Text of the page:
Science may give answers at A-Basin |

Science may give answers at A-Basin

Ryan Slabaugh
Special to the DailyThe red area on this illustrated map of Arapahoe Basin shows where an inbounds slide on the expert Pallavicini area slid Friday. The avalanche claimed the life of one man.

ARAPAHOE BASIN – For Scott Toepfer, an avalanche forecaster for almost 30 years, last week’s slide at Arapahoe Basin was a call to arms.Toepfer’s job is to forecast snow cPhoto:7042572,left;onditions in hopes of preventing fatalities. Each day during the winter, the Colorado Avalanche Information Center – Toepfer’s employer – posts warnings on its phone system and by e-mail letting people know the possibilities for avalanches.However, the May 20 slide, which killed David Conway a 53-year-old stay-at-home dad from Boulder, is a learning experience for everyone involved, Toepfer said.

Despite huge advances in technology and knowledge about snow in the last 30 years, the Toepfer, who lives in Breckenridge, said it doesn’t mean forecasters will ever master the science.”I know what the patrollers at Arapahoe Basin are going through, and it’s horrible,” he said. “From a scientist’s perspective, we’re probably the only ones not suffering.”Toepfer, another member of the avalanche center and the A-Basin ski patrol surveyed the site on Sunday with probes and scanners, but found no more victims. They also looked at the fracture line profile – the layers of snow – and found a few unique occurrences that could have contributed Friday’s avalanche:

• The run was north facing which, according to this year’s patterns, are the type that have experienced slab avalanches in the northern mountains. Weak, sugary (and now wet) layers found near the ground are more abundant on north aspects, as well, Toepfer said.• The run was too small for snow cats. Although ski resorts do not groom every run, snow cats can pack down the snow, breaking up the layers and providing a more cohesive base. The run at A-Basin was too narrow and steep for a snow cat, Toepfer said, although the thousands of skiers who trekked on it this winter should have helped. “It’s not the same as running a multi-ton snowcat up it,” Toepfer said.• The snowpack was so complex, it was tough to read. Toepfer said the usual hoar frost at the base of snow (a weak layer that’s usually the culprit for avalanches) wasn’t that big, and the recent weather pattern wasn’t that different from previous years.• A hardened mid-layer could have been the culprit instead of the base, because the slide was only 18 inches deep. “We may never know, but it was a factor,” Toepfer said. This could have been caused by an early thaw in January or the thaw in mid-March, when the snow melted and refroze several times over several days. And when the winter conditions came, the layer remained frozen and sat on top of older snow, and under new snow.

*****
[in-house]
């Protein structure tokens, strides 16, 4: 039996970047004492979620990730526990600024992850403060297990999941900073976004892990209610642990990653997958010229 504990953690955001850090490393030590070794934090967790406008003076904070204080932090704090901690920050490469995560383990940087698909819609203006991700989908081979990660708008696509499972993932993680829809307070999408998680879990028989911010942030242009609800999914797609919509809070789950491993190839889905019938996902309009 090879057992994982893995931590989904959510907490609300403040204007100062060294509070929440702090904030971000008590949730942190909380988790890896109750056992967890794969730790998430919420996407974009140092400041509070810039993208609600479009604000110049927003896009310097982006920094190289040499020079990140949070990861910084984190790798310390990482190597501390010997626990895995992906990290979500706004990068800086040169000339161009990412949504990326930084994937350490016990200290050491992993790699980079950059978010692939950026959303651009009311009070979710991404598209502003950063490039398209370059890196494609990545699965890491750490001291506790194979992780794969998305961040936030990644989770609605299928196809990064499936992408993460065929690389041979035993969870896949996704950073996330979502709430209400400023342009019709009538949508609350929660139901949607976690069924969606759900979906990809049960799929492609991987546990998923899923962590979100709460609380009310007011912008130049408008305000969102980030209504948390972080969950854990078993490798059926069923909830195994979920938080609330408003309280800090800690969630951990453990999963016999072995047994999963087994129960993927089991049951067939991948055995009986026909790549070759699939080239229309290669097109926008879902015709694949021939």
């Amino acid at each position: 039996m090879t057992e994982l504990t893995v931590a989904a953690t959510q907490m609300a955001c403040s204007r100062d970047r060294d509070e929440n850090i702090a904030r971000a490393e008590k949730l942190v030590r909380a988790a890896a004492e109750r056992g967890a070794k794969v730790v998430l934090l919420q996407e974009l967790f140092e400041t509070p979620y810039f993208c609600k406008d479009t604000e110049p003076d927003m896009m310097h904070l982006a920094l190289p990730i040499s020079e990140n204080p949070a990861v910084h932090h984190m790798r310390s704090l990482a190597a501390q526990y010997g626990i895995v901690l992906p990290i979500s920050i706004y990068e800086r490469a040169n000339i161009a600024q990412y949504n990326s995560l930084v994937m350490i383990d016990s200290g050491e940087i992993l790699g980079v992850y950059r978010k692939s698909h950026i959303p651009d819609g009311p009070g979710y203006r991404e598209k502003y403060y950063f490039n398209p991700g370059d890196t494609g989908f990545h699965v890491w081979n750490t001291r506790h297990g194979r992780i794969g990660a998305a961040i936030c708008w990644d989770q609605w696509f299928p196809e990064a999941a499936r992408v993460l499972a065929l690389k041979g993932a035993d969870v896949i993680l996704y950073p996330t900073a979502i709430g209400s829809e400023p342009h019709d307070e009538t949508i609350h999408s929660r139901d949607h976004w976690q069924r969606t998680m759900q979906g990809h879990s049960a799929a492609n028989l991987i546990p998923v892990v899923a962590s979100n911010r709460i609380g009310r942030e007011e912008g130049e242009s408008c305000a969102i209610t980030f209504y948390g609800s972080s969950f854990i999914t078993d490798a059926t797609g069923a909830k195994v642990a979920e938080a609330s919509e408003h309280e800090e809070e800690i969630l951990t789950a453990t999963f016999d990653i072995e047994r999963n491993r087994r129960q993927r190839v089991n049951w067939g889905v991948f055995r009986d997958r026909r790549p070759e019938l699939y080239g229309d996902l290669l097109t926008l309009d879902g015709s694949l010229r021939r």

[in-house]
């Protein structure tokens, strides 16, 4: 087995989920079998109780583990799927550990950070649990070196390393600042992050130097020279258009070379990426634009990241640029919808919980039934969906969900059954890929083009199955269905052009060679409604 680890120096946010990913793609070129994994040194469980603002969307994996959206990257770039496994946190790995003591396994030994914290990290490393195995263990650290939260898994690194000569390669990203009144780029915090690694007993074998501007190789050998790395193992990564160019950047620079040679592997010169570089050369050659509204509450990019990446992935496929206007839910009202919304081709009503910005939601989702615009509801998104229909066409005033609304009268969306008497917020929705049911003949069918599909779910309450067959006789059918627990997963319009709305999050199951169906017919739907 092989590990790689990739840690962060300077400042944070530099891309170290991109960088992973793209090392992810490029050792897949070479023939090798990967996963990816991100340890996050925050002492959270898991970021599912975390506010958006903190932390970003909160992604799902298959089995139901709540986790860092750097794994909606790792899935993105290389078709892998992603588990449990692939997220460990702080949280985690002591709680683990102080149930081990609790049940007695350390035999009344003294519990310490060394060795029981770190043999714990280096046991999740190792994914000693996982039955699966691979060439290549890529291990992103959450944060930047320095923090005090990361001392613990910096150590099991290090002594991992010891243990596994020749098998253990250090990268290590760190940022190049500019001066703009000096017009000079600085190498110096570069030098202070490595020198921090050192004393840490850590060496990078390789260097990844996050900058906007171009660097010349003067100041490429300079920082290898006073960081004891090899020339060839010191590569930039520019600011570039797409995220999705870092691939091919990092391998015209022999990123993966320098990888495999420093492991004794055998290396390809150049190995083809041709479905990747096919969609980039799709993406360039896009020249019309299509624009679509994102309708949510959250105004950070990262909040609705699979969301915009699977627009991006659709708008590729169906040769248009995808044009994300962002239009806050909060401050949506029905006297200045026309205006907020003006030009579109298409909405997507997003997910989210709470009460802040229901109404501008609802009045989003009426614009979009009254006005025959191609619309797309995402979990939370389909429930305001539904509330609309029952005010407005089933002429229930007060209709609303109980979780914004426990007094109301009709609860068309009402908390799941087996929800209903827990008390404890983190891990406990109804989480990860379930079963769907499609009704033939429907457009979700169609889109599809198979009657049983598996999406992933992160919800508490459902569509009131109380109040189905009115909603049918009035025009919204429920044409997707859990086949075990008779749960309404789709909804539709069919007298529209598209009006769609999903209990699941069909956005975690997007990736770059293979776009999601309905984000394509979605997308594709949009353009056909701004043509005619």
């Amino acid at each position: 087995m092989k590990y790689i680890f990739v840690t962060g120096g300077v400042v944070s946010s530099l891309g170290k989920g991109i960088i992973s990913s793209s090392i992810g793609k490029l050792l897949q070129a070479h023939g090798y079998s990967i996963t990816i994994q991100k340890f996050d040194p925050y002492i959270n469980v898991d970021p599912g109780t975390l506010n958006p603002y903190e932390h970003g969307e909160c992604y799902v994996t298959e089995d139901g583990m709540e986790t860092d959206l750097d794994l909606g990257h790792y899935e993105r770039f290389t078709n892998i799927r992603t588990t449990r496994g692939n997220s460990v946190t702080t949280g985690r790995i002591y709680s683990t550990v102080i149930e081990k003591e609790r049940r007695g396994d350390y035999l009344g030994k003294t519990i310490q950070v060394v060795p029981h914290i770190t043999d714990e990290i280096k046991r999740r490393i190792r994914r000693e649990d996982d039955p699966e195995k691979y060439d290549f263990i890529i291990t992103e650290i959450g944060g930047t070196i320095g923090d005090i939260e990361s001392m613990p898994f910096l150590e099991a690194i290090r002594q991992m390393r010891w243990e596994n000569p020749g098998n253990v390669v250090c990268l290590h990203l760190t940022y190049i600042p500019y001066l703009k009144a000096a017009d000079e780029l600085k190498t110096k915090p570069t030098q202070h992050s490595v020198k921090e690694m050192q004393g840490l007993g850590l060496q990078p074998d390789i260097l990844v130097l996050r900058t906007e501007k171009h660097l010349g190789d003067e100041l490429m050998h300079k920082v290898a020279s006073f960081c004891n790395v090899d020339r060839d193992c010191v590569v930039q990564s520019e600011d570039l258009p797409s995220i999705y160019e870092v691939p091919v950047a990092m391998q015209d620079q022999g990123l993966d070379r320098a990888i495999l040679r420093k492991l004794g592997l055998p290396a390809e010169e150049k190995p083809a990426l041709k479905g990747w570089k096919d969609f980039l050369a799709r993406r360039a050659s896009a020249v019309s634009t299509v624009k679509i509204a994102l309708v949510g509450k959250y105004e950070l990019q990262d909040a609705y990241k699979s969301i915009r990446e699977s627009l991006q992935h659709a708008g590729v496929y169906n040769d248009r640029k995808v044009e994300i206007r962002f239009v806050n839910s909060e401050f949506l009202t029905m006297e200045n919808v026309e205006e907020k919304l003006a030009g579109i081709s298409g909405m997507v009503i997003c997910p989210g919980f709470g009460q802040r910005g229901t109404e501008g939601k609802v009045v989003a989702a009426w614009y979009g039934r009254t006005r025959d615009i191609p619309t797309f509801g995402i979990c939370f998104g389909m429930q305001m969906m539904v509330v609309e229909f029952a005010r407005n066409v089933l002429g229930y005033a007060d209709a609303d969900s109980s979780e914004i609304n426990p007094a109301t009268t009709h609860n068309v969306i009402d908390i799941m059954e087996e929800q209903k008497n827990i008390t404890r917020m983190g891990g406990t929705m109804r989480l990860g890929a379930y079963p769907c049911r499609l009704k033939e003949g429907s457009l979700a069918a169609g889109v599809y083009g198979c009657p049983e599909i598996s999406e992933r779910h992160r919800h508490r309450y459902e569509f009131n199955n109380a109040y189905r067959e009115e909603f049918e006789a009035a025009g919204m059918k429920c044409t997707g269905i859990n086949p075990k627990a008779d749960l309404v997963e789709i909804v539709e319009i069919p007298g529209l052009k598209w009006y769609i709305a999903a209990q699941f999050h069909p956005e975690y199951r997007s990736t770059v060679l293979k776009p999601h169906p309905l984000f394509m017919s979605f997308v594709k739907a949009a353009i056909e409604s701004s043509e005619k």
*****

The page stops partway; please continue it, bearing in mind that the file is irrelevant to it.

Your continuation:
“There’s a lot of rules of thumb we try to live by, but the first rule of thumb is there’s no rule of thumb,” Toepfer said.All this is speculation, Toepfer said, because snow science is “wonderfully complex.” And the fact that avalanches destroy most of the evidence of what caused the slide won’t help the scientists.While rare, inbounds avalanches do happen. Earlier this year at the Las Vegas Ski and Snowboard Resort in Nevada, a 13-year-old boy was killed after an avalanche swept him off a ski lift. The resort had received huge amounts of snow – almost 78 inches in two weeks – before the fatal slide occurred, according to the Las Vegas Review-Journal.

The last inbounds fatal slide in Colorado – in 1975 in Crested Butte – occurred in the trees between open runs.”You have to look at every accident as a learning experience,” Toepfer said. “I want to know what caused (this slide), so we can prevent this in the future. This is very unusual.”Vail, Colorado

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